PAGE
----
Dogs we get, mostly because they are so easy to get. They have expressive faces and body language that we can read pretty accurately, according to researchers who study animal behavior. Cats, on the other hand, are known for their emotional opaqueness and standoffishness; even the cat-ladiest of cat ladies might think that their pets don’t seem altogether interested in communicating with them, as long as the food arrives on time.
But that’s probably not entirely accurate, say the researchers who study cat-human communication — and, yes, this is a real field of scientific study, albeit a small one. Deciphering meaning in the behaviors of pets — meaning that went much beyond feed me now, anyway — was once dismissed as mere anthropomorphism, but that’s no longer the consensus among this community of researchers.
Rather, there’s a growing belief that cats are as expressive as dogs, argues Sharon Crowell-Davis, a professor of veterinary behavior at the University of Georgia, who recently gave a presentation on the subject at a conference for cat behaviorists in Atlanta. It’s just that we misunderstand or don’t see what they’re trying to communicate.
Compared with dogs, Crowell-Davis said, there are likely many cat behaviors that owners are misinterpreting, at least partially because so much more research has been done on canine behavior.
“I do think that, over time, we’ll see that cats aren’t that mysterious,” said Mikel Delgado, a Ph.D. candidate in animal behavior at the University of California, Berkeley (and the author of a recent study that suggested it’s totally fine to be a bit of an overbearing pet parent).
Researchers have already turned up some interesting stuff, though — here’s what the current findings can tell you about how to speak cat.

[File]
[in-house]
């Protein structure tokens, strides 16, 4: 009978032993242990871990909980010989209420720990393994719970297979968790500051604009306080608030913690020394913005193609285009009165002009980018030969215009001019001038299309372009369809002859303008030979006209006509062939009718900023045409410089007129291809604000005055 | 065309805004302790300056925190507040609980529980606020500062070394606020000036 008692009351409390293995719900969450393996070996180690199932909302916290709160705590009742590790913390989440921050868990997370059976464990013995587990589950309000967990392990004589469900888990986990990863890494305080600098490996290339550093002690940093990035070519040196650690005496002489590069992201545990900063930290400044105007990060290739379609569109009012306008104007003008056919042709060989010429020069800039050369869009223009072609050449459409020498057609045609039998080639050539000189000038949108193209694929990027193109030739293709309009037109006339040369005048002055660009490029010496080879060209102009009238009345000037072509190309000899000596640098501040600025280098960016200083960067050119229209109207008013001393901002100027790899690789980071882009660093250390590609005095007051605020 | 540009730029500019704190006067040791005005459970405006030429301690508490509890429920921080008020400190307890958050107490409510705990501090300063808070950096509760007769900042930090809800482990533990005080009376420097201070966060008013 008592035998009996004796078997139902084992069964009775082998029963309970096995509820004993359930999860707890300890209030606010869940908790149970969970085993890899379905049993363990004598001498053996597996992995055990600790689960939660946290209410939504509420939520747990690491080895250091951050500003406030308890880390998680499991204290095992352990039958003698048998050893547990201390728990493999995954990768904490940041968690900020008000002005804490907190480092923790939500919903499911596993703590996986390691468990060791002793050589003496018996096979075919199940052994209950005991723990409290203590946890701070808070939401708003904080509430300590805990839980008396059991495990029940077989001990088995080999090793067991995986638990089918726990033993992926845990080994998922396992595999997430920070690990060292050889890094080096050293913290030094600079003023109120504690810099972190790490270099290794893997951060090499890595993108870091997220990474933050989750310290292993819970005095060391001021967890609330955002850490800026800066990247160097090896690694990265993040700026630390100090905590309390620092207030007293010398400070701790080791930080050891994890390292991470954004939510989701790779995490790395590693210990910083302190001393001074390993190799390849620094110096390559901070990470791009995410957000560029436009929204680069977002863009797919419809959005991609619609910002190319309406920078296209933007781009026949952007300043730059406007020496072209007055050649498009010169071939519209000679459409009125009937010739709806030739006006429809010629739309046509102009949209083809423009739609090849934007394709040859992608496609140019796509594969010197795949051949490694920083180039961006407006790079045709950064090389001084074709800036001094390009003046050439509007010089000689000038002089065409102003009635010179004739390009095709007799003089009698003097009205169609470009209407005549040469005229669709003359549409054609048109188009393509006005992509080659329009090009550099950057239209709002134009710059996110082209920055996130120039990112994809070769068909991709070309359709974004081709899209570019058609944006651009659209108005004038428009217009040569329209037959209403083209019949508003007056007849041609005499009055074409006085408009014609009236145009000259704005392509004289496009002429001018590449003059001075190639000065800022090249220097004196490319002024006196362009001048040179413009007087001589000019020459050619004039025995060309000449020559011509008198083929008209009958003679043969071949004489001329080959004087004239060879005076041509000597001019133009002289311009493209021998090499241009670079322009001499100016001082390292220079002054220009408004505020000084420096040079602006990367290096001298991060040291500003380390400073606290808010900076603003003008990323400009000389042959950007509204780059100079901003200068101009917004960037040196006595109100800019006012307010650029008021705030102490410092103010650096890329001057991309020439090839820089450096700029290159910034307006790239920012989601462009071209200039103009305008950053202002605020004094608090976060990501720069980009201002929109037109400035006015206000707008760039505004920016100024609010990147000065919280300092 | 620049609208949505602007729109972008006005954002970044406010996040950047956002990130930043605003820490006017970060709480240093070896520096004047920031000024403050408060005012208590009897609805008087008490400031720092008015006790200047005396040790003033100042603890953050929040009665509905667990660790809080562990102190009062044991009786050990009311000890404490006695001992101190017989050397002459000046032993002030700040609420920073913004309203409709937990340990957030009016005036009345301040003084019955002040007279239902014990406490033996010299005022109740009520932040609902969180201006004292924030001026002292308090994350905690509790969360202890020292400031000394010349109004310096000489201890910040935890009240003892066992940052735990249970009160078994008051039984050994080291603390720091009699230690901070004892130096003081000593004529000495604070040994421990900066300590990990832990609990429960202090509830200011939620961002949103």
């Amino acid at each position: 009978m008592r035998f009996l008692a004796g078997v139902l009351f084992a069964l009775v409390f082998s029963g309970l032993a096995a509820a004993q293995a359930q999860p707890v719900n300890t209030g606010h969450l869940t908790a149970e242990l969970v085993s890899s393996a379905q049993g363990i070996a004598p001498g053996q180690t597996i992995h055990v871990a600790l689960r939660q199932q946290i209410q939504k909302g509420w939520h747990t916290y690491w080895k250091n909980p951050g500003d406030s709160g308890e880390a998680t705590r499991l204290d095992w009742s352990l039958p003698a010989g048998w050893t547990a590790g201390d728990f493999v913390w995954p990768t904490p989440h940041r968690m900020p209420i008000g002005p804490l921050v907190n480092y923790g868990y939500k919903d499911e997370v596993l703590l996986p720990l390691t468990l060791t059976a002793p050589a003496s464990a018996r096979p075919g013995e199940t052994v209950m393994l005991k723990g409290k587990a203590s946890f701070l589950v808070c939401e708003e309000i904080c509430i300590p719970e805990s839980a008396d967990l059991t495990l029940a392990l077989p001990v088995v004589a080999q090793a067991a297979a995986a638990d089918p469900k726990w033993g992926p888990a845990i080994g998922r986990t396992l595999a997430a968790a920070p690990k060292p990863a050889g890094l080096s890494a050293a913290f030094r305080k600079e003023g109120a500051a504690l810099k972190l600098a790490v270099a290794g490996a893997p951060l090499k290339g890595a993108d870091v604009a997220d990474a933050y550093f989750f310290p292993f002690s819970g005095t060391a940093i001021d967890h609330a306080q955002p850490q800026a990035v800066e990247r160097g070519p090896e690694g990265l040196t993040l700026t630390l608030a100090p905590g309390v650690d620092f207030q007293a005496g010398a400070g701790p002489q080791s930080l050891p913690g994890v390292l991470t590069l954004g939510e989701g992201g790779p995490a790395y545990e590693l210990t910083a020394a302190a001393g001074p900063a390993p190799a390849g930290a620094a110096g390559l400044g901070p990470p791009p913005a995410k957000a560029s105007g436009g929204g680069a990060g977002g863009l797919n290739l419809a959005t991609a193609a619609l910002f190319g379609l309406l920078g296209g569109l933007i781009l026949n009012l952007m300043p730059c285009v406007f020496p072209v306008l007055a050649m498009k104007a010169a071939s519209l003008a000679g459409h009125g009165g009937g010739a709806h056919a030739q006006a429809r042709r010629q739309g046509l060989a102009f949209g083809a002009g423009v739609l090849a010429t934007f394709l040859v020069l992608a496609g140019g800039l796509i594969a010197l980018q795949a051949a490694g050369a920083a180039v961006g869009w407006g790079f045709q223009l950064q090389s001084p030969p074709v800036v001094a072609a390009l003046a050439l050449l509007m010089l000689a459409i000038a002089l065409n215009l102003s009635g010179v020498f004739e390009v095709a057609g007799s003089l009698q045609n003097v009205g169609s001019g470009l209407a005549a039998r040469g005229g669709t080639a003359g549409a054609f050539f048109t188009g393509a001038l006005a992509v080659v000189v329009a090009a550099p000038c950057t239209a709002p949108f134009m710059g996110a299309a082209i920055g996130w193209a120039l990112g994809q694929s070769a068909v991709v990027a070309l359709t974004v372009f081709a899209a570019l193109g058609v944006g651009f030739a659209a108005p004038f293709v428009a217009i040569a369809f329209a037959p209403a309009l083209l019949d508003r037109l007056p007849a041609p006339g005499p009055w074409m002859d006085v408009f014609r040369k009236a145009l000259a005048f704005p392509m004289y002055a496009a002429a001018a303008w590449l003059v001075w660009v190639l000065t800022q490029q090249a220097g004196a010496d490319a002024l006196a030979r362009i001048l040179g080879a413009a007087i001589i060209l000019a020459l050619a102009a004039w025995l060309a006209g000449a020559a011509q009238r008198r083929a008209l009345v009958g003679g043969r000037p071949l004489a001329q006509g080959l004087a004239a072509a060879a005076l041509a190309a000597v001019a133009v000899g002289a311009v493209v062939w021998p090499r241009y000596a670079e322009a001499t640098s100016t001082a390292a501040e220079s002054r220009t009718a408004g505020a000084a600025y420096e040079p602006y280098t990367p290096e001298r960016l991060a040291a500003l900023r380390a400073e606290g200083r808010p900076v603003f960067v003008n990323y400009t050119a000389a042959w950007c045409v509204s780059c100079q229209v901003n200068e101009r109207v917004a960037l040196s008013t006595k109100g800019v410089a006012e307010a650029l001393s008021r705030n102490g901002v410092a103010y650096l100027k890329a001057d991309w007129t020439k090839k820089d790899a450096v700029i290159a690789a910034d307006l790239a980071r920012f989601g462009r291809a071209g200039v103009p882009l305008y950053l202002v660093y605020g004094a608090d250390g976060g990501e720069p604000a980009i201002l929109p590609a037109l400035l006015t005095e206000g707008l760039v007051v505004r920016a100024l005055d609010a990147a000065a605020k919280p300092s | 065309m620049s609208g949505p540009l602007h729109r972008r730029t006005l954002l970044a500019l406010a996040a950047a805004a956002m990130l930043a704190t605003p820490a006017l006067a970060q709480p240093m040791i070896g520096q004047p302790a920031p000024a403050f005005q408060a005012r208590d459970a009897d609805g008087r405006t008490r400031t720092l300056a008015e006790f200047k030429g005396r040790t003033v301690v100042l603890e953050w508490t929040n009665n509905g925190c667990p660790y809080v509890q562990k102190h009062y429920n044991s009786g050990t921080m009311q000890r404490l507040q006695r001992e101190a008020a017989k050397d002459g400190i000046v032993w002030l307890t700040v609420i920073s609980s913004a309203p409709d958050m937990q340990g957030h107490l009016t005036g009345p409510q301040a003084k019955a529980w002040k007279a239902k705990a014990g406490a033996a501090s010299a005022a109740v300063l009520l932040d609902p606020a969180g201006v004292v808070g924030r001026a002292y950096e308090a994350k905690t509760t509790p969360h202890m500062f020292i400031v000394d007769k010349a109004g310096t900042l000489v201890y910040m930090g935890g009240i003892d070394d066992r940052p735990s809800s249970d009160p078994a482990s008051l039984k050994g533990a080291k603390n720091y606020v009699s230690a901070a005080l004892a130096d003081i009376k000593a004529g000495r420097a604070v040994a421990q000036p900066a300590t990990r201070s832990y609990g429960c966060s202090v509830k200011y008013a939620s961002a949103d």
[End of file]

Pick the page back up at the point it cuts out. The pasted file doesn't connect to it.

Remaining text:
The one thing you probably think you understand about how cats communicate — purring means they’re happy! — isn’t exactly right. Cats do indeed purr when they’re happy, but that’s not the most accurate translation of the sound’s meaning, Cromwell-Davis explained. “You can have cats that are happy and content purring, but also a cat that’s injured or sick will purr,” she said.
Instead, purring means something more like, don’t go anywhere, please. It’s more likely a solicitation for care, in other words, than purely an expression of contentedness. “They haven’t got a good way of asking for help — it’s not in their language — so they do the next best thing, they do the purring thing,” said John Bradshaw, a University of Bristol anthrozoologist and the author of Cat Sense: How the New Feline Science Can Make You a Better Friend to Your Pet. “The meaning is not exactly right, but it’s the closest they can get to it.”
Your cat is happy to see you when you get home from work, maybe. Your cat rubs its little furry self against your legs when you walk in the door, and you think, It wants something. That … is probably true, but it’s not all the cat is trying to communicate, Cromwell-Davis said, judging from her observations of groups of feral cats living together. (She believes that, contrary to popular opinion, cats are not as solitary we tend to believe; she finds feral cats tend to stick together in groups or families.)
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